The Boat People

Canadian authorities are prepared when a boat carrying 500 Sri Lankan refugees reaches Vancouver. Their intelligence indicates terrorists are among the immigrants, and the government isn't going to take any chances: the men, women and children are immediately imprisoned.

Among the refugees is Mahindan, a young, widowed father seeking a better life for himself and his son, Sellian. As their imprisonment continues, Mahindan's life in Sri Lanka, and the dangerous route father and son traveled to find safety, is unveiled.

Priya is one of Mahindan's Canadian attorneys. Still a law student, she's assigned to the senior counsel for the refugees' defense because of her Sri Lankan heritage--her parents are immigrants, but she doesn't even speak the language. While she starts out reluctantly, her interactions with Mahindan and the other clients open her eyes to their struggles as well as to a world intimately connected to her family.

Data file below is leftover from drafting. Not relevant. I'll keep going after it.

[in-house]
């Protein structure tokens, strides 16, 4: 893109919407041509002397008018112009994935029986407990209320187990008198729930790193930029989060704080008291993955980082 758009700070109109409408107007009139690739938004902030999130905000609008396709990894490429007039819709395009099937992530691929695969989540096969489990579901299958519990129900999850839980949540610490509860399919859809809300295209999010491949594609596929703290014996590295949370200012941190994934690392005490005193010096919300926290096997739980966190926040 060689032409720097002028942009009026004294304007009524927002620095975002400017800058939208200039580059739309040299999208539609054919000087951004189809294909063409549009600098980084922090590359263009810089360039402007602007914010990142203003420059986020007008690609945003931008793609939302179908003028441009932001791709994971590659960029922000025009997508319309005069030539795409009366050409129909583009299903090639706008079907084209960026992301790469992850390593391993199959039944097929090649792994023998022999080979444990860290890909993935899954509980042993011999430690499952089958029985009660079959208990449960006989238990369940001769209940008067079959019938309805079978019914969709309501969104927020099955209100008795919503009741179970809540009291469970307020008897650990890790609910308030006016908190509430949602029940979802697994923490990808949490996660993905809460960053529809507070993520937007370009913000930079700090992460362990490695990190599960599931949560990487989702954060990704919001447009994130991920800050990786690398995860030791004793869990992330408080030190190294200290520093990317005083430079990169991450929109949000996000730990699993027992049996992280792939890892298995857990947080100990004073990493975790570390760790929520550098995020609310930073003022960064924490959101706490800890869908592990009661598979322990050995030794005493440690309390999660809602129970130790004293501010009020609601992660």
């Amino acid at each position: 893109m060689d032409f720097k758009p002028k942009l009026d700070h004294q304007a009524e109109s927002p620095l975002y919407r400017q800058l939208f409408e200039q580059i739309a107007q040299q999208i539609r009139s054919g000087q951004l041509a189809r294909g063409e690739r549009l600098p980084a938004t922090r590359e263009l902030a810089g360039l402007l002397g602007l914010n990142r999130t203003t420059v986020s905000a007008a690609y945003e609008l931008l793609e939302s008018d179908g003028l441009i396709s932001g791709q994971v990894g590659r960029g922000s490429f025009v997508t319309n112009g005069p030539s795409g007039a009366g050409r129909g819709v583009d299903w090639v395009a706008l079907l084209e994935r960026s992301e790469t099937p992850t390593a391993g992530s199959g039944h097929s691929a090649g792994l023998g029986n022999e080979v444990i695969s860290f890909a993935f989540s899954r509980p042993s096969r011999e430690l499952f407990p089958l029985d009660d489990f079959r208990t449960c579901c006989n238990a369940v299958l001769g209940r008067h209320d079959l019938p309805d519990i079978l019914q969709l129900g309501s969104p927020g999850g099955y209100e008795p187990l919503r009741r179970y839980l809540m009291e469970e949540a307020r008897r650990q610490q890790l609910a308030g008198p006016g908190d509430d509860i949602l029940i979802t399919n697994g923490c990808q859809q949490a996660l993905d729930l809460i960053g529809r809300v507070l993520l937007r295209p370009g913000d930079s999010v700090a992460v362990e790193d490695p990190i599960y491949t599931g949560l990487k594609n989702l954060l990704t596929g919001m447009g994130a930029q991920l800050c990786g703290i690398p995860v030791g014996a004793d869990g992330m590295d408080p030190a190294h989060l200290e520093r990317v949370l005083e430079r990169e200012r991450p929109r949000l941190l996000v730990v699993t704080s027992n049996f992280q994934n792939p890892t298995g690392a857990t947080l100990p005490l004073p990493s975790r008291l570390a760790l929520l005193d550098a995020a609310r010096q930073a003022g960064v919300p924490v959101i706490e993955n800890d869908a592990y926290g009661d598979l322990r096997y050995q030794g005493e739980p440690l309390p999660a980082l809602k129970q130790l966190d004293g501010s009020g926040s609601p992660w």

Grace cuts her teeth as an adjudicator with the Immigration and Refugee Board in the Sri Lankan investigations. Her former boss, a conservative Cabinet minister, encourages Grace to be tough in her rulings. Her Japanese Canadian mother who endured internment camps presses her to recall those injustices, not repeat them.

In her emotional debut, Sharon Bala composes empathetic characters and encourages her audience to endure their struggles. She grips her readers and dives into the humanity of the world she's created; when they resurface, they'll be gasping for air. Breathlessly beautiful, The Boat People reminds everyone of the value of compassion in a world claiming no shortage of hatred and violence. --Jen Forbus, freelancer

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